There were smiles all around at the summit in Rome where the European Union celebrated its 60th birthday, even though there is a lot more about this milestone that should invite serious thought rather than jubilation. We also heard a lot of hopes and promises concerning the final declaration, though these appeared somewhat hastily presented as certainties, as descriptions of an already existing status quo. The declaration was perforce pseudo-prophetic in character as it served the task of giving each of the bloc’s 27 leaders the right to claim that he or she was instrumental in its drafting and that it addresses the concerns of each’s country.
“European unity,” wax the writers of the declaration, “started as the dream of a few, it became the hope of the many. Then Europe became one again.” Such statements clearly ignore the need for self-restraint to stem the self-congratulatory bombast.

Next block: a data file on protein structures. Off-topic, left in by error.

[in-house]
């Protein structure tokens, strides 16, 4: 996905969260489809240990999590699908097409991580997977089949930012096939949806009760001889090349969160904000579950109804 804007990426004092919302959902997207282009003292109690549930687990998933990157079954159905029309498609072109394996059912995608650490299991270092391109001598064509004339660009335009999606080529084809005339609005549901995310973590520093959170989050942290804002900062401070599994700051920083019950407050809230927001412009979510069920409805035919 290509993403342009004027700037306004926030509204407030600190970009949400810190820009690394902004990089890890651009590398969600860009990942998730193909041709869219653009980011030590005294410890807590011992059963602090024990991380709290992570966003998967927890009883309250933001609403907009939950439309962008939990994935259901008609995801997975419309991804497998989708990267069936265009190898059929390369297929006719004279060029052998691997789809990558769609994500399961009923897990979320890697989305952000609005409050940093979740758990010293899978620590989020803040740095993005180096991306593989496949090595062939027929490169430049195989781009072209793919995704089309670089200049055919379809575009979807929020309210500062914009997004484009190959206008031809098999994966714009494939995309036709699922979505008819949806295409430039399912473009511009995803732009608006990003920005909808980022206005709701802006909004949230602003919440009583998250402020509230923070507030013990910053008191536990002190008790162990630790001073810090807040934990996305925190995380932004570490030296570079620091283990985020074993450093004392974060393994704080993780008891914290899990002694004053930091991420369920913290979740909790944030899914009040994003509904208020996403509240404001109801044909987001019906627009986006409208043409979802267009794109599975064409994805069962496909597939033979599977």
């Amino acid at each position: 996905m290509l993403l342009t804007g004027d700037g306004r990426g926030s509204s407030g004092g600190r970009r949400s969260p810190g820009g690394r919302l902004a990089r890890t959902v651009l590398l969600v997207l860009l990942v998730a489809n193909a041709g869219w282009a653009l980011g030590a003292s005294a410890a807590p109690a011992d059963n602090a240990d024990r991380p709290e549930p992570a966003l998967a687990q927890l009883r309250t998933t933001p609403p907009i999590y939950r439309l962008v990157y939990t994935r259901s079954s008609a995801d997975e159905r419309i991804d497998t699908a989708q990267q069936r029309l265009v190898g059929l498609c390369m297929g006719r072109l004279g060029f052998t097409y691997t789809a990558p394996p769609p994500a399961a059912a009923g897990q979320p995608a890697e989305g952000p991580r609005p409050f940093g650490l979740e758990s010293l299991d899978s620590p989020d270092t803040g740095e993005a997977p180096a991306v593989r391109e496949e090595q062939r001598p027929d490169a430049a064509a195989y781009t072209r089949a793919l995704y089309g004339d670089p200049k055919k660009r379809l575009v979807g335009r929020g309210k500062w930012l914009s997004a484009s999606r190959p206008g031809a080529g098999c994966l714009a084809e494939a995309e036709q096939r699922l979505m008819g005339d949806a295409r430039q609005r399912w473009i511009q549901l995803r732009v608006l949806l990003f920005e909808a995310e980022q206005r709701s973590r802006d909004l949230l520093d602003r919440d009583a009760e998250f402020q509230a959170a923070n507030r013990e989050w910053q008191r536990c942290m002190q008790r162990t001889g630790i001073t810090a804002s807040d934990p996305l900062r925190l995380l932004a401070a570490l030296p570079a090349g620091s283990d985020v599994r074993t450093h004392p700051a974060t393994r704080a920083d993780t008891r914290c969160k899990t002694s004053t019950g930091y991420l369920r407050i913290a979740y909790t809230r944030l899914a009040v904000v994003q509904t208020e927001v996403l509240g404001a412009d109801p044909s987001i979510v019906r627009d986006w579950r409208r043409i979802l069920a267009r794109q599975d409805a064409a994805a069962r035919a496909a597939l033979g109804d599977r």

How did Europe become one when history, politics and geography point to the Eastern world, and Russia especially, as intrinsic parts of the continent?
After Brexit, moreover, we can’t even claim that Western Europe “became one again.” This is especially so at a time when so many different exits are being predicted and discussed, either as a form of punishment and violent coercion (as in the case of Greece) or because the call for an exit, this bent toward nationalism or isolationist populism, is resonating with all sorts of audiences, from National Front supporters in France to Beppe Grillo’s fans in Italy and all sorts of “purists” in other countries, from the Netherlands to Hungary. This is, after all, a time when actual walls are being actually erected behind symbolic barriers that have never stopped dividing the people of Europe.
Exaggerated, to the say the least, the claim that “Europe became one again” can even be seen as provocative if we consider that the Rome summit effectively rubber-stamped the notion of a “multi-speed Europe” – “We will act together, at different paces and intensity where necessary” – separating it between the directors (most likely a one-member body) and the followers. As for the phrase “We want the Union to be big on big issues and small on small ones,” it is impossible to know what is considered “small.”
Perhaps the definition got lost in translation, something that is likely if we consider who actually inspired the declaration.